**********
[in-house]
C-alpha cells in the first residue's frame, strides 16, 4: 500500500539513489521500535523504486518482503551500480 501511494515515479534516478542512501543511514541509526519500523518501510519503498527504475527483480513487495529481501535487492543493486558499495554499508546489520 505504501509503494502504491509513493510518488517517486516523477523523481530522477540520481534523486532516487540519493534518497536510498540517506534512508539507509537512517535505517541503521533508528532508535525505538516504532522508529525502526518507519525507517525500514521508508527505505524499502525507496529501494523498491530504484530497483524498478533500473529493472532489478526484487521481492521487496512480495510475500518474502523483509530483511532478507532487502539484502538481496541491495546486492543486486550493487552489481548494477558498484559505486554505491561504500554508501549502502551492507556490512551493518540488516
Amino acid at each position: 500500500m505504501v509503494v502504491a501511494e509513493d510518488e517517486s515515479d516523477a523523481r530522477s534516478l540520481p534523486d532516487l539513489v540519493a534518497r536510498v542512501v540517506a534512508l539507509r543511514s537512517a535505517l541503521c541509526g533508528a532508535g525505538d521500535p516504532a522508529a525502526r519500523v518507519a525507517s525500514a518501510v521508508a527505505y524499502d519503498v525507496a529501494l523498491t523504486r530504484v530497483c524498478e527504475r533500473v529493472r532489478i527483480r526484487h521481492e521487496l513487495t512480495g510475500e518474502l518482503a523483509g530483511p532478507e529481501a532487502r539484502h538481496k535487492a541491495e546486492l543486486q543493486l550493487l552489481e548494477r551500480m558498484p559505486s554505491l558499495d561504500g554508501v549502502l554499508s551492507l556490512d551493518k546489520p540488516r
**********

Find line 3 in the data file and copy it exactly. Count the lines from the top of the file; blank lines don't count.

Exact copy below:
Amino acid at each position: 500500500m505504501v509503494v502504491a501511494e509513493d510518488e517517486s515515479d516523477a523523481r530522477s534516478l540520481p534523486d532516487l539513489v540519493a534518497r536510498v542512501v540517506a534512508l539507509r543511514s537512517a535505517l541503521c541509526g533508528a532508535g525505538d521500535p516504532a522508529a525502526r519500523v518507519a525507517s525500514a518501510v521508508a527505505y524499502d519503498v525507496a529501494l523498491t523504486r530504484v530497483c524498478e527504475r533500473v529493472r532489478i527483480r526484487h521481492e521487496l513487495t512480495g510475500e518474502l518482503a523483509g530483511p532478507e529481501a532487502r539484502h538481496k535487492a541491495e546486492l543486486q543493486l550493487l552489481e548494477r551500480m558498484p559505486s554505491l558499495d561504500g554508501v549502502l554499508s551492507l556490512d551493518k546489520p540488516r